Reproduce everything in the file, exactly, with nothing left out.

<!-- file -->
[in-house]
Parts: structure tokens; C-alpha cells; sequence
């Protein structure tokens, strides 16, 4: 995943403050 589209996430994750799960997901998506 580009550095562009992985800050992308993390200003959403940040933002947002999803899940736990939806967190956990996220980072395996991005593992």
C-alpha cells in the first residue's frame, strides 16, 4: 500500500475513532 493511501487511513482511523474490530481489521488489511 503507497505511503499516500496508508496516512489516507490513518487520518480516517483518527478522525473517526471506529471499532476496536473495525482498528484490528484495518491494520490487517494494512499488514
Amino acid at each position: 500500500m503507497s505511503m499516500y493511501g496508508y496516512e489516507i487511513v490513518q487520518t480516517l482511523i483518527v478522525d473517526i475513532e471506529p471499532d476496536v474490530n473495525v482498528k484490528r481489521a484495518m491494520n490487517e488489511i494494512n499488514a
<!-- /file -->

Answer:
[in-house]
Parts: structure tokens; C-alpha cells; sequence
């Protein structure tokens, strides 16, 4: 995943403050 589209996430994750799960997901998506 580009550095562009992985800050992308993390200003959403940040933002947002999803899940736990939806967190956990996220980072395996991005593992």
C-alpha cells in the first residue's frame, strides 16, 4: 500500500475513532 493511501487511513482511523474490530481489521488489511 503507497505511503499516500496508508496516512489516507490513518487520518480516517483518527478522525473517526471506529471499532476496536473495525482498528484490528484495518491494520490487517494494512499488514
Amino acid at each position: 500500500m503507497s505511503m499516500y493511501g496508508y496516512e489516507i487511513v490513518q487520518t480516517l482511523i483518527v478522525d473517526i475513532e471506529p471499532d476496536v474490530n473495525v482498528k484490528r481489521a484495518m491494520n490487517e488489511i494494512n499488514a